A simple minded but good natured nickel and dime prize fighter is given a shot at the title by the overconfident champion as a publicity stunt.
The original Rocky is another example of a film that has become overshadowed by its legacy, and the franchise has become a glowing example of everything that’s wrong with the studio system. The increasingly laughable and simplistic sequels ignored everything that was good about the original, which was really a story of the underdog who is given a chance at self respect and escape from his hope-free existence. The character of Rocky Balboa was obviously influenced by Terry Malloy from On The Waterfront and Sylvester Stallone’s acting talents are clearly well suited to this shambling, self conscious and inarticulate character; the dialogue is repetitive and lacks eloquence, but this fact actually makes it more realistic. The story is as much about inner city life at the bottom of the food chain and his romance with cripplingly shy wallflower Talia Shire as boxing, and considering the route the franchise took, it’s surprisingly unsentimental. There’s nowhere near enough of Carl Weathers and Burgess Meredith and at the end of the day, it’s a sports movie and as such follows the usual formula, but the gritty approach makes for a surprisingly engaging watch that has stood the test of time quite well.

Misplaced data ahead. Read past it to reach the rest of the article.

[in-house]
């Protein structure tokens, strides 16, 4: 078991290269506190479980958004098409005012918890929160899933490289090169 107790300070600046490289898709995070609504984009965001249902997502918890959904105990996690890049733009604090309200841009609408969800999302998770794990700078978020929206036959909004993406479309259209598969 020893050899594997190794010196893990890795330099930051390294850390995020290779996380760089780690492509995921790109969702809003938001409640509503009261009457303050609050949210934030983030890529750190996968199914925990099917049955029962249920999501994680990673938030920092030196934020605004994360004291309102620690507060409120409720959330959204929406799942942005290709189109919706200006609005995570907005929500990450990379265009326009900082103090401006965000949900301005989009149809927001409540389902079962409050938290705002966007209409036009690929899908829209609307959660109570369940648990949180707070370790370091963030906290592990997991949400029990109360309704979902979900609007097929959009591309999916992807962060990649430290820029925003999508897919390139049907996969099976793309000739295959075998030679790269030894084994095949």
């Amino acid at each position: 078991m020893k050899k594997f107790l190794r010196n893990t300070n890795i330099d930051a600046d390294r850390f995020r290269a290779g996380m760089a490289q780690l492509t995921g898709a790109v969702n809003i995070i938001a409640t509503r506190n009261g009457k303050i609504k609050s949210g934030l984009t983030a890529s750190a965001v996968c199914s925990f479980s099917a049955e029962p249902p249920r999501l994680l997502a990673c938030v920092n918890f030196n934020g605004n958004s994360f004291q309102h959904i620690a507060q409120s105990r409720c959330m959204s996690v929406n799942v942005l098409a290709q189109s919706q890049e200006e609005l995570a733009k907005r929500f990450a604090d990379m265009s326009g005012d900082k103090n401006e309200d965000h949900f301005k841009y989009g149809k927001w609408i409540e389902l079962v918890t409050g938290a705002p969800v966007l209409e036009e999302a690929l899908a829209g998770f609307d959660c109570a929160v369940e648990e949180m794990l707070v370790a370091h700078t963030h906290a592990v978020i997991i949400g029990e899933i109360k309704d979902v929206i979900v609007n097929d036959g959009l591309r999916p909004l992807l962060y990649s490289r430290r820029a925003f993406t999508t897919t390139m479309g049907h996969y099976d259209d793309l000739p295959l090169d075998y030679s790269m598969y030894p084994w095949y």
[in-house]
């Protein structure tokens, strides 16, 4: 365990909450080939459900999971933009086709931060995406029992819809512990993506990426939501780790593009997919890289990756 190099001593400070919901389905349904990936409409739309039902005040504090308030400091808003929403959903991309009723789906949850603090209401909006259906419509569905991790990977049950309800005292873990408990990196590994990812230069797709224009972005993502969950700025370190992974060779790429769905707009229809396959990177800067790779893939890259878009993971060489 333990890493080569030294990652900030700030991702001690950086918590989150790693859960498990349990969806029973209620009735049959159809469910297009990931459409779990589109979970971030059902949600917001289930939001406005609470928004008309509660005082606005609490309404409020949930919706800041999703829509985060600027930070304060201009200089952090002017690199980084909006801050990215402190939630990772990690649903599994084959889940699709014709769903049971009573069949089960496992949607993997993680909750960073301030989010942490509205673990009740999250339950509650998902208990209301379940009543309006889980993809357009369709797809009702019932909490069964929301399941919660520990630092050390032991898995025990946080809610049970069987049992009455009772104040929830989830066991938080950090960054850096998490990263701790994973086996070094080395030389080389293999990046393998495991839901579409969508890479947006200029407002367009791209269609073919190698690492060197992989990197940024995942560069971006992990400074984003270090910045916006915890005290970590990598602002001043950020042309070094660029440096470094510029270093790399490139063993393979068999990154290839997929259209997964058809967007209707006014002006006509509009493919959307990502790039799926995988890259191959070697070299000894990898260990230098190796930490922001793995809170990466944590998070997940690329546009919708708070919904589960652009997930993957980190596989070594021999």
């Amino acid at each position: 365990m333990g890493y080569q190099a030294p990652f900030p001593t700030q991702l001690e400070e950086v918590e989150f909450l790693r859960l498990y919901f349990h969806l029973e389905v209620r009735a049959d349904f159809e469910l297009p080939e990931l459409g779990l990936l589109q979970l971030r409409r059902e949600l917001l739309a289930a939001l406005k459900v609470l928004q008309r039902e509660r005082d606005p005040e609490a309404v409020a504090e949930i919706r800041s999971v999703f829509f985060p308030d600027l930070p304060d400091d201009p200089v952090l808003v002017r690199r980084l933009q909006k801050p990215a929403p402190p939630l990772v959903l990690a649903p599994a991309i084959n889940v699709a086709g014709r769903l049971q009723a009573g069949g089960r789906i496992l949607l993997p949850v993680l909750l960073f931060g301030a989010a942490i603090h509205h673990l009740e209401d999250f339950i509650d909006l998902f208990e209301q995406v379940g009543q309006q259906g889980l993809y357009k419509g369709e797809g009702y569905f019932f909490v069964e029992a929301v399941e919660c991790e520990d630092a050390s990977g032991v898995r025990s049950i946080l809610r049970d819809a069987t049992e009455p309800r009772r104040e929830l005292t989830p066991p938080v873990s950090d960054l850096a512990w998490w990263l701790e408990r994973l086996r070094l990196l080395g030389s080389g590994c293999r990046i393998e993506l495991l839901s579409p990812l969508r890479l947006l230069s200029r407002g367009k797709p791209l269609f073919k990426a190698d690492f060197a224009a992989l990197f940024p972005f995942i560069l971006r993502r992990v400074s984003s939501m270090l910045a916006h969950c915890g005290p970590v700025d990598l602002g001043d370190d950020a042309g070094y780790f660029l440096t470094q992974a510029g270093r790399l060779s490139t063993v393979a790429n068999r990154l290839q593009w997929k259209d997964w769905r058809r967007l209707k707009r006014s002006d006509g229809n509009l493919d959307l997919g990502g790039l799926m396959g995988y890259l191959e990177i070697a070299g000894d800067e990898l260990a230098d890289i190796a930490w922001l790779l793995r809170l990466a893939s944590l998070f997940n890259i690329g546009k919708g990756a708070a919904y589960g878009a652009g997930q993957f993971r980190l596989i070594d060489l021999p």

Quite how it beat Taxi Driver for the Best Picture Oscar is a mystery though.